Wednesday, June 15, 2016

Static shielding and how some online sellers are hurting the maker community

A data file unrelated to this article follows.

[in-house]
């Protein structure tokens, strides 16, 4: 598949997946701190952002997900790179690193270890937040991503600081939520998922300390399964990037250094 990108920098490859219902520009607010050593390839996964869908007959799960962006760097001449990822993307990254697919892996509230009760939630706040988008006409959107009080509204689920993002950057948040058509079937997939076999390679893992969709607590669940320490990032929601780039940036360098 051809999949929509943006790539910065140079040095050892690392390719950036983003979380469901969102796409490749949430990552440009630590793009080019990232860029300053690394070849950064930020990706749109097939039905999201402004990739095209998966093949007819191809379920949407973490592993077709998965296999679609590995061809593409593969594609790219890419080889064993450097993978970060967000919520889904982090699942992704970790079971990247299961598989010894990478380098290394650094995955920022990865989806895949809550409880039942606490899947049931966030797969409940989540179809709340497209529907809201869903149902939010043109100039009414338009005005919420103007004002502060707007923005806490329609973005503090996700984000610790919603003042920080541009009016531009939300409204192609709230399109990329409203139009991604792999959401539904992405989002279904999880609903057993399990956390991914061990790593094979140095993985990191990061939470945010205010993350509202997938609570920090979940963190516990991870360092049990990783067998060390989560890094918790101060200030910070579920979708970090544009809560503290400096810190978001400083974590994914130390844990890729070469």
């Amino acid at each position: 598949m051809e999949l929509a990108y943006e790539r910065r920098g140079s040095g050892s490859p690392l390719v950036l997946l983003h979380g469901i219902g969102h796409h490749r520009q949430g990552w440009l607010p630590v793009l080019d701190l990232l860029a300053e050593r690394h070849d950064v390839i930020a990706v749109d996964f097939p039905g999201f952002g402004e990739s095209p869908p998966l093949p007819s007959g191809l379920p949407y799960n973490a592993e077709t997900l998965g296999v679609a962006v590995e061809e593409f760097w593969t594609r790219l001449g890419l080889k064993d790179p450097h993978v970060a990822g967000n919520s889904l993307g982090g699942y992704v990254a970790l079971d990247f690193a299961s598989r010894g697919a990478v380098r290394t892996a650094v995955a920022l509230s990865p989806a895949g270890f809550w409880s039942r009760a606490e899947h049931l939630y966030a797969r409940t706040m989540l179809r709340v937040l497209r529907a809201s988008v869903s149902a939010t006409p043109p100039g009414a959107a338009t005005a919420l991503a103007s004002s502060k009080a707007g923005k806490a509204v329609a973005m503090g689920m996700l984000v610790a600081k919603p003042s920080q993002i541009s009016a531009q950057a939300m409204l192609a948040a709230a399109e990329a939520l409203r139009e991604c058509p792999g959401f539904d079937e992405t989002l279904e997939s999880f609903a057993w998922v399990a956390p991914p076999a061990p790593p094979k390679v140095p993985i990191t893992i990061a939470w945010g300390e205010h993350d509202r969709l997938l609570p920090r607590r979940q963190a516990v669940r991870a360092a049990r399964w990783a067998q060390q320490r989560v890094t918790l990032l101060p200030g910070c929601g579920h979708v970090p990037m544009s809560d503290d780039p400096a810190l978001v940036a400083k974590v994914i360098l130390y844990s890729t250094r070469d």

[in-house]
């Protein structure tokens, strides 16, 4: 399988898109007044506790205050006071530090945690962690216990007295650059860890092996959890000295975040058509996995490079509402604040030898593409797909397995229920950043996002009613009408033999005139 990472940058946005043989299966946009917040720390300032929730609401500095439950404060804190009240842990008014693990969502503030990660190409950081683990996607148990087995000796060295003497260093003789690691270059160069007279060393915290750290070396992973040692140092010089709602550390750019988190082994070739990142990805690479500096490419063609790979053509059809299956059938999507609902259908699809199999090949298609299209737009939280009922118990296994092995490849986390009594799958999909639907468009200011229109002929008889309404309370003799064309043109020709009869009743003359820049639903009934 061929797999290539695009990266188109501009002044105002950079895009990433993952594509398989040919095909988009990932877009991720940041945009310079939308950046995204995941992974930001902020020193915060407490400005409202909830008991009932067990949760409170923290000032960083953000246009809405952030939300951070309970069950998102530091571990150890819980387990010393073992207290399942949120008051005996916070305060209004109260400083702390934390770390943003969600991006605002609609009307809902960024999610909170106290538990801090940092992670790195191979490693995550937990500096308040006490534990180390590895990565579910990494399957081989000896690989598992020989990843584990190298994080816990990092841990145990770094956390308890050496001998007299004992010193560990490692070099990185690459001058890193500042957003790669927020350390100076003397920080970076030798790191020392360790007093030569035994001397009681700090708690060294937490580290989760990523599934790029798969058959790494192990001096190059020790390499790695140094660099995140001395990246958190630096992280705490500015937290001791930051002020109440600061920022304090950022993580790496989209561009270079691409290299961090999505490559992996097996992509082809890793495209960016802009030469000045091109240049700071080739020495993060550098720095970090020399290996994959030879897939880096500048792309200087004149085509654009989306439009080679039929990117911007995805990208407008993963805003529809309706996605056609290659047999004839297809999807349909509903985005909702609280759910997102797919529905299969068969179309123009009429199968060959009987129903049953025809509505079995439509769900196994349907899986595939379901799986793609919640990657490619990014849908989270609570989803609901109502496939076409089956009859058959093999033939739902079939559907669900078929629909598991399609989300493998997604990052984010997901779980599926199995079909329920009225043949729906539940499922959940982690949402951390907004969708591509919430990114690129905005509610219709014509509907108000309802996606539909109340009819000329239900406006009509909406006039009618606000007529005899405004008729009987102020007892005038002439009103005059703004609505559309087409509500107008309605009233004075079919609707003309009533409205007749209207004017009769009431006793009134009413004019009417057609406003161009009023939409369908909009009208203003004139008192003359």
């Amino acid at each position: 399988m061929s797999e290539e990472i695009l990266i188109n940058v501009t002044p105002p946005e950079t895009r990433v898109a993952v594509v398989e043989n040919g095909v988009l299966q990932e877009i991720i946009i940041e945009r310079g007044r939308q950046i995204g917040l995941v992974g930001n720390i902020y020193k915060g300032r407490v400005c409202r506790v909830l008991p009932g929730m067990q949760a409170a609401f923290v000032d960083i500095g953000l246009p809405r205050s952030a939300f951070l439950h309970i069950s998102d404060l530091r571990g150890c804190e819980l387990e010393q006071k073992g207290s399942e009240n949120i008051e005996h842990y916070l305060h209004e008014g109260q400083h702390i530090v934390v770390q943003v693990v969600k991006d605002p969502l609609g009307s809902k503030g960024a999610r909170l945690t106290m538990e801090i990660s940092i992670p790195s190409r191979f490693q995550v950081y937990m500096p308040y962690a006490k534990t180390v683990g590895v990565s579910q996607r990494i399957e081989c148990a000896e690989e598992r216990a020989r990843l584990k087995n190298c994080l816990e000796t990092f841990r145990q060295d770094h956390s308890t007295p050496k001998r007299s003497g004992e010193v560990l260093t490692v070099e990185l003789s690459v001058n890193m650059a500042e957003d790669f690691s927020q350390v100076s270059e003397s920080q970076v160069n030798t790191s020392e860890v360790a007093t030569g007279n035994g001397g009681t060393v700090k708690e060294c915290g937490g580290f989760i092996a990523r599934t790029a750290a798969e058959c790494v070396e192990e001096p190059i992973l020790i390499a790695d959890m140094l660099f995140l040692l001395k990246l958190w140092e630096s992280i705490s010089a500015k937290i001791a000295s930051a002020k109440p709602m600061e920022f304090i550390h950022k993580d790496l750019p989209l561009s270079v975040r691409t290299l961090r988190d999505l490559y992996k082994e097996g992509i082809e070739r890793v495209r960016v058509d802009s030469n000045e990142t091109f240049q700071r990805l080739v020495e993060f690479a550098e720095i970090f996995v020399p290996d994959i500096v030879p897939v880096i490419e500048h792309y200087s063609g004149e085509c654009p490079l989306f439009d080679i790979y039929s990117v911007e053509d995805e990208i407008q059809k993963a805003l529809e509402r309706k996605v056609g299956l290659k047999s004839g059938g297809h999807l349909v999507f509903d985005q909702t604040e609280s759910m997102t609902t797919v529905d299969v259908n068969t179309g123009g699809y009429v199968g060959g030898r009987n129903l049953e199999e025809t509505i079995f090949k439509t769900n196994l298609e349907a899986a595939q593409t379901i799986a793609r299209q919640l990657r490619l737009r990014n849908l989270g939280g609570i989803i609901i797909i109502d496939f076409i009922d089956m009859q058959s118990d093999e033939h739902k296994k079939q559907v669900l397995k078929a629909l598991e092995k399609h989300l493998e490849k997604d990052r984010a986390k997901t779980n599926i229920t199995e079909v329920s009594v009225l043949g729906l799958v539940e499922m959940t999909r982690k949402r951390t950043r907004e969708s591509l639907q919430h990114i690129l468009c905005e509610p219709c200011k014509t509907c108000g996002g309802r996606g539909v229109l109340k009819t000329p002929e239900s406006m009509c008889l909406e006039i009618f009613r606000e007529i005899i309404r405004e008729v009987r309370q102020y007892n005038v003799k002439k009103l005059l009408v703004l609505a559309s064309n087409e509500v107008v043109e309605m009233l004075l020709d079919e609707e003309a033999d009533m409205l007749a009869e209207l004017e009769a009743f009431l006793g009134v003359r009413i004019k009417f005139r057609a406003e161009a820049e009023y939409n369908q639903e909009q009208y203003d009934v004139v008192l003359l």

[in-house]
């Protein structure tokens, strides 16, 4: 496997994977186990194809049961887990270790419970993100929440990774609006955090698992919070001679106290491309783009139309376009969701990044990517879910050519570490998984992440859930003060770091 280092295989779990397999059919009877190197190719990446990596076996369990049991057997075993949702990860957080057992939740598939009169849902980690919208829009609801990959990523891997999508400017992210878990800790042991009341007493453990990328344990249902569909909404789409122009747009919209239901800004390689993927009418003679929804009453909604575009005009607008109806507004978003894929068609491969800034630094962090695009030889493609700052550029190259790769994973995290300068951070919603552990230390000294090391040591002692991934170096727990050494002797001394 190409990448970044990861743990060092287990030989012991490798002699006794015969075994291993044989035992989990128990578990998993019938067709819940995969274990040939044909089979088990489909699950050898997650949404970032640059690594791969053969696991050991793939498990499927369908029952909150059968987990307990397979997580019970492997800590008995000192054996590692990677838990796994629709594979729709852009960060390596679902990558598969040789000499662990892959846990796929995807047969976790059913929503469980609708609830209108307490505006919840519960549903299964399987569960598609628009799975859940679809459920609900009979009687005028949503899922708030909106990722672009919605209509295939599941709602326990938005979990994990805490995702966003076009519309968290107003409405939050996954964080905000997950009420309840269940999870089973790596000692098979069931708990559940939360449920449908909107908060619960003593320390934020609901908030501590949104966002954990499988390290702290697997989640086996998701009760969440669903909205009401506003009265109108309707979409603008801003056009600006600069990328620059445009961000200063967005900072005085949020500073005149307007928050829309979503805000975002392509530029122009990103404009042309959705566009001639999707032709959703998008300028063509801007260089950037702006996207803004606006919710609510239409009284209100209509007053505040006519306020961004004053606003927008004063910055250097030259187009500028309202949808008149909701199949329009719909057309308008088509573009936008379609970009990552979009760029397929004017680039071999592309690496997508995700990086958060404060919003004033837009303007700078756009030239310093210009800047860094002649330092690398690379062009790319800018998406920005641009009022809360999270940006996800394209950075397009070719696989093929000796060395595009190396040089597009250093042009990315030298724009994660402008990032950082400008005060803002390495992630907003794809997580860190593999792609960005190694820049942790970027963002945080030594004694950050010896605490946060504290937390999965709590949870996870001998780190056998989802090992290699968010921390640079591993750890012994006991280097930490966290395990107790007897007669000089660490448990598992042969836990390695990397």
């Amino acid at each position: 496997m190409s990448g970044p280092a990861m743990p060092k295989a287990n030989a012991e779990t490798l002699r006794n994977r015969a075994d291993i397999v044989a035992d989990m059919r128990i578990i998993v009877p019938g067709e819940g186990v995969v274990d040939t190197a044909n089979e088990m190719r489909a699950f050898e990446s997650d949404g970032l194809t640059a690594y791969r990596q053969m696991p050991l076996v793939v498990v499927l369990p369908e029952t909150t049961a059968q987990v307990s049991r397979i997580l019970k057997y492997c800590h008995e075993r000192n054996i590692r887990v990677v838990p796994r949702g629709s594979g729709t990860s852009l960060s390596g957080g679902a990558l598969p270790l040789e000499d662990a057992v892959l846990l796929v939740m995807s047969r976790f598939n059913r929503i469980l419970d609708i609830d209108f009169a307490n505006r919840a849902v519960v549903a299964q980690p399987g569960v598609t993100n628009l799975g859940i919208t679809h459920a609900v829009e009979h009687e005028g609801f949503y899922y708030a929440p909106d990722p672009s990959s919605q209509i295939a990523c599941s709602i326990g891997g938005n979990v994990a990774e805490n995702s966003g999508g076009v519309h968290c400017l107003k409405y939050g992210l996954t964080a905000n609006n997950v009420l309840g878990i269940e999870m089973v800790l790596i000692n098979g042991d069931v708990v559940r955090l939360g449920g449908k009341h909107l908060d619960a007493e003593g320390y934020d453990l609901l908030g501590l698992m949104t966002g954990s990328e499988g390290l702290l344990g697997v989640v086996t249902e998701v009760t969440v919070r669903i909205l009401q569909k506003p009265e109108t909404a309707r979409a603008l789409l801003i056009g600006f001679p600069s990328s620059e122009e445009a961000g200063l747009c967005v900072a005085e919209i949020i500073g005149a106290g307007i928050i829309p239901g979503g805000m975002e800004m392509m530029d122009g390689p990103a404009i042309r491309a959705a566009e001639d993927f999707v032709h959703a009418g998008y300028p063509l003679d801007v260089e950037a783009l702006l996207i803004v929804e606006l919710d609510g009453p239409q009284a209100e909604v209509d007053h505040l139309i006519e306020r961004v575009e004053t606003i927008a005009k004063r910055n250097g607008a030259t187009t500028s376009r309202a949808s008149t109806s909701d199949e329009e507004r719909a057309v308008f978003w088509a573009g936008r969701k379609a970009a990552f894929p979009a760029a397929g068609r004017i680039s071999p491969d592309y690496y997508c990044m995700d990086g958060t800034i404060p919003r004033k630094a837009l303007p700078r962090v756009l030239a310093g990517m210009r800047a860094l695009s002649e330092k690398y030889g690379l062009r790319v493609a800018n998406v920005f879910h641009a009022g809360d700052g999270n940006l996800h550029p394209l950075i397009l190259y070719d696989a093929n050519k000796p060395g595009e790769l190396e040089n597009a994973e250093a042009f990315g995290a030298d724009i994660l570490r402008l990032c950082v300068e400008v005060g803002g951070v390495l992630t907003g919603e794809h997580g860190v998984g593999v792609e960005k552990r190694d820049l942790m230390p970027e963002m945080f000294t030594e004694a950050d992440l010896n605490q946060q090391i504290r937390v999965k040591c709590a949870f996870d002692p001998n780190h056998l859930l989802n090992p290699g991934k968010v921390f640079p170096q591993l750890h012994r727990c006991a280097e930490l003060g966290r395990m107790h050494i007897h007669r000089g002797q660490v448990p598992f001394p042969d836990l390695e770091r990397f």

As a maker with an embarrassing number of years of electronics experience, I am a little concerned by the haphazard way many makers handle their projects. Better understanding of how sensitive many electronic devices are can save us hours of pondering over glitches, and can help ensure the projects we spend so much time working on survive long enough to be really useful. You are going to be opening up your Wink hub to connect directly to it, you should observe proper anti-ESD precautions to avoid damaging it. ICs that must connect to the outside world often have rather robust ESD protections designed in, but once you open the case up and start poking around, you may find that the internal connections are more easily damaged by static discharge. It only takes 50V to arc over a MOSFET gate. Your body can easily develop hundreds or even thousands of volts, depending on humidity, clothing, shoes, flooring, etc. Creating a static charge is as simple as touching one object to another and then pulling away. This could be fabric, plastic, metal, cork, carpet, wood, the plastic body of an IC or insulation on a wire, fur, hair, rubber, etc. There are some basic precautions you can take without spending a lot of money on an entire ESD dissipative workstation. However, considering the fact that you are already embarking on a process of learning electronics, an ESD mat is a very good investment. Small desktop ESD dissipative mats can be bought for $15 to $25 at local office supply stores or online. Get a wrist strap, too, if it isn't included. Do NOT buy a "wireless wrist strap" or any other device that claims to remove static charge wirelessly, they are provably ineffective. Here is a foldable portable anti-static mat with wrist strap: For something more durable, this mat rolls and once you include the price of a separate wrist strap, the price is about the same: Here is a wrist strap to go along with that mat: Connect the ground cord of the mat to a reasonable ground. The screw on an AC outlet, the ground connection on an AC outlet, or a metal water pipe. It isn't enough to just connect to something metal, that is worse than not connecting to anything at all. If you have a metal outlet strip, the metal body should be grounded when it is plugged in. Connect the wrist strap wire to the ground connection on the mat, then put the wrist strap on. Now set your Wink Hub on the mat and you can take it apart and work on it. To solder wires in, you should be using a grounded soldering iron or soldering station. Grounded soldering iron: Temperature controlled soldering station, suitable if you are going to do a lot more soldering: More information on electrostatic discharge, protections, and procedures: http://www.esda.org/fundamentalsp1.html http://www.minicircuits.com/app/AN40-005.pdf http://www.ti.com/lit/an/ssya010a/ssya010a.pdf ESD Protection Webinar: http://www.digikey.com/videos/en/v/ESD-protection-Webinar/1680491988001 So you don't think modern electronics require ESD protection? http://electronicdesign.com/power/esd-smartphone-s-worst-enemy Dave Jones of EEVBlog did an episode testing the efficacy of silvery static shielding bags versus pink antistatic bags, illustrating how antistatic bags merely don't generate a charge of their own but provide no protection. https://youtu.be/imdtXcnywb8 Video at top of page.